The feelings we derive from healthy relationships and social connections can improve well-being and help protect against suicide. In this spirit, the CAF and VAC, in partnership with community groups, will continue to build well-being supports for CAF members and Veterans. Through programs such as the Road to Mental Readiness for Families, the CAF will strive to support and enable members and their families to effectively manage the demands of a military lifestyle, and to address any mental health issues they may experience. In cooperation with Military Family Resource Centres, the CAF will continue to provide services tailored to our military families and foster strong, connected military communities across the country. VAC will continue to support the well-being of Veterans and their families by creating new initiatives and partnerships. The VAC Assistance Service will continue to provide Veterans and their families 24/7 confidential access to mental health professionals, and up to 20 sessions of counselling free of charge. The Veteran Family Program will continue to provide services that address concerns and challenges related to employment, finances, housing and social supports. 

LoE4: Providing Timely Access to Effective Health Care & Support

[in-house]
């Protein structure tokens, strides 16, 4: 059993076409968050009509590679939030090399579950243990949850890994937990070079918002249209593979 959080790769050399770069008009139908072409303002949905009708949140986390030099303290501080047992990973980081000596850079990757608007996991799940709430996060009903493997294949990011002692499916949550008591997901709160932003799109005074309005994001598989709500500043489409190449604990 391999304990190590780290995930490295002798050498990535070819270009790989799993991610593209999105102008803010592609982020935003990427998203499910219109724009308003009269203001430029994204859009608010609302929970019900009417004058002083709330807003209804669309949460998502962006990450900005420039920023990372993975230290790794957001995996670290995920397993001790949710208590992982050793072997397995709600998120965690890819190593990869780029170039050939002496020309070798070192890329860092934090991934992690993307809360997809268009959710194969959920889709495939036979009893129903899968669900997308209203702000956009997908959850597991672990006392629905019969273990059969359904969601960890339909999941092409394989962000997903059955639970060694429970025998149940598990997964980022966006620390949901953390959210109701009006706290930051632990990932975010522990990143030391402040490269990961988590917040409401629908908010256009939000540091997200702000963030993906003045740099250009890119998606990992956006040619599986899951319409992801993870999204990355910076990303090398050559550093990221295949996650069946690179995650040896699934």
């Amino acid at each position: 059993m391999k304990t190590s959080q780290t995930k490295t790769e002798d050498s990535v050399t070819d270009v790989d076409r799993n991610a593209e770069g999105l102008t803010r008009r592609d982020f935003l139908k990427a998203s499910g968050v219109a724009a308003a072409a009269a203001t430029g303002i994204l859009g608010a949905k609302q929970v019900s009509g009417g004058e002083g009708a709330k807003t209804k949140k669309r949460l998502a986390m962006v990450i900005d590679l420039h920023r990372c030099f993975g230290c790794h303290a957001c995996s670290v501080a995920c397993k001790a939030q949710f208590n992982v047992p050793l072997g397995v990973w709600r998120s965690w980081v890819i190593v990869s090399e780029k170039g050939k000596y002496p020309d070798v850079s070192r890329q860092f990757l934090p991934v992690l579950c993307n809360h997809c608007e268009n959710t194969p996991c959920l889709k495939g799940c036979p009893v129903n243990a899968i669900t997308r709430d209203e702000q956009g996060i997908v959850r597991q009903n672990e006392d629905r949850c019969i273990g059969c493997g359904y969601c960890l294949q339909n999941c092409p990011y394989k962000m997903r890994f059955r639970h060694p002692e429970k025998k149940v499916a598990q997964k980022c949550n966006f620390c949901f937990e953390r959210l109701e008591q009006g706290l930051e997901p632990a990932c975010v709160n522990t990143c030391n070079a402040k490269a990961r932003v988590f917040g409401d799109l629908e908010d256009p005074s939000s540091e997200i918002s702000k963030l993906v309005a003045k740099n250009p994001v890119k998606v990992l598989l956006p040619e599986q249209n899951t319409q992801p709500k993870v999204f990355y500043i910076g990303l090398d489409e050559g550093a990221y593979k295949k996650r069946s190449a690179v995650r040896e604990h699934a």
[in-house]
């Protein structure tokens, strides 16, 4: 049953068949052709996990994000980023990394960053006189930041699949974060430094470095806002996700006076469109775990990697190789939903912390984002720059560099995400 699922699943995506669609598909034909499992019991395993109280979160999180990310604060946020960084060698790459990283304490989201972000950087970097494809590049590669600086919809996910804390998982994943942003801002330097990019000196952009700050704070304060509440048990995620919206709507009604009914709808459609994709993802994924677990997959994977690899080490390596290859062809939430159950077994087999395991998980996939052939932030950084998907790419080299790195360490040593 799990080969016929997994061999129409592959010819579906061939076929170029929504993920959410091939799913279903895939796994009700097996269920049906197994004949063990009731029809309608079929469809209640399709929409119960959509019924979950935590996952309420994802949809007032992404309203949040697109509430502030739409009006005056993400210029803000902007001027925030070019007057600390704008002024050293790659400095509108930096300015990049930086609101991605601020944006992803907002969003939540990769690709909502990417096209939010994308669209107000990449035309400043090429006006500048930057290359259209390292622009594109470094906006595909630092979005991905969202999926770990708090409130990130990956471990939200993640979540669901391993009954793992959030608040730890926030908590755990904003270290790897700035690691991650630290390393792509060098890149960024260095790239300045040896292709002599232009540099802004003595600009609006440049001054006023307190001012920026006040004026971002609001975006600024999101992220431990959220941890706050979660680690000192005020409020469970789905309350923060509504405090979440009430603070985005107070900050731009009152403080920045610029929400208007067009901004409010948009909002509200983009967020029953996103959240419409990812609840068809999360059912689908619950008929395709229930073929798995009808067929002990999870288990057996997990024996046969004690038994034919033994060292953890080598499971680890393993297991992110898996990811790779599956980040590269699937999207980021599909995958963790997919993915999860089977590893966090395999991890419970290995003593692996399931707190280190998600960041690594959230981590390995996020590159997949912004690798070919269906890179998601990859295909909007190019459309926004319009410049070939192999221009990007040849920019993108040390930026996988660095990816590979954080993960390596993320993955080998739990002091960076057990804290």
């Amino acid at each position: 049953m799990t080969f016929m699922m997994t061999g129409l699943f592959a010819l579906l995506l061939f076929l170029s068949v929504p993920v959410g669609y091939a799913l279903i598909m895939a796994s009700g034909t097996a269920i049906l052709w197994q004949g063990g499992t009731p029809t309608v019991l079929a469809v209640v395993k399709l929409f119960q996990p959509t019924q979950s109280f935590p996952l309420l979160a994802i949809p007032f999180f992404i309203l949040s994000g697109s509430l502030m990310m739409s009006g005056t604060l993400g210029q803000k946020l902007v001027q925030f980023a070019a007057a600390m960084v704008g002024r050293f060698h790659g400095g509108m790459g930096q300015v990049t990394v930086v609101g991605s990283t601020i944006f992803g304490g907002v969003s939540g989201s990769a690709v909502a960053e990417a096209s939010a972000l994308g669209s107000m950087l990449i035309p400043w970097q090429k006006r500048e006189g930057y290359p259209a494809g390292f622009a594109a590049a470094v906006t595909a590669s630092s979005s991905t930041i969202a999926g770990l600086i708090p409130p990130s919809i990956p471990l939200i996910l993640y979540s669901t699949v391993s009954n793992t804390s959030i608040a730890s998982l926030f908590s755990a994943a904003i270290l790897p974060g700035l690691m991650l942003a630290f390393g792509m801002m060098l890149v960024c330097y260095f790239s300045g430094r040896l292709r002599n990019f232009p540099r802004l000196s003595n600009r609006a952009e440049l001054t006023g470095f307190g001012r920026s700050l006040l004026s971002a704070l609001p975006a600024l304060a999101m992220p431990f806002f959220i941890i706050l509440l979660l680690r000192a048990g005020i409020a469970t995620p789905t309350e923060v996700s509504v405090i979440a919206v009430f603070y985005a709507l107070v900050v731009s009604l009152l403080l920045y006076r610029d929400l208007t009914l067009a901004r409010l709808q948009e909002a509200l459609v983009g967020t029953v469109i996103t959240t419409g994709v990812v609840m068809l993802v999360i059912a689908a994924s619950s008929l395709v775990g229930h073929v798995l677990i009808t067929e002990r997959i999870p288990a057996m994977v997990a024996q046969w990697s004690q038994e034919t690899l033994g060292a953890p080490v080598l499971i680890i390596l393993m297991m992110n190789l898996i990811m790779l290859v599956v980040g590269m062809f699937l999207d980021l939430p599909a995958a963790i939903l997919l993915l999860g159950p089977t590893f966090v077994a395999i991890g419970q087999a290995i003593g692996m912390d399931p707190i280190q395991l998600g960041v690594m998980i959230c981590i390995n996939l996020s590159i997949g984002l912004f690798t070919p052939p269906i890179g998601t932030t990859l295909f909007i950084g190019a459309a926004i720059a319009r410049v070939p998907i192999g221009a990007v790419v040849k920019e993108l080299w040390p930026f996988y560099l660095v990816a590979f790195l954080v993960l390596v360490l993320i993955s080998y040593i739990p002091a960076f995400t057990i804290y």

Most people who die by suicide were living with a mental illness. Therefore, a comprehensive health care system, mental health programs and suicide prevention programs are essential. The focus of effort going forward is on ensuring timely and appropriate access to expert care providers regardless of a member’s language of choice or their geographic location. Investment in research and training of clinicians will help to integrate cutting-edge practices and treatments, ensuring our members continue to receive the highest quality care. For ill and injured members transitioning to post-military life, a seamless hand-over to VAC Case Managers and to civilian health care providers is required. VAC will continue to work with provincial/territorial health care systems, the Operational Stress Injury Clinic Network, and community-based health care providers to improve Veterans’ access to primary care, mental health services and other specialist care. The use of telemental health technology by OSI Clinic psychiatrists and psychologists will enable rapid and convenient mental health care for Veterans in remote areas.

LoE5: Well-being of CAF members through their Transition to Civilian Life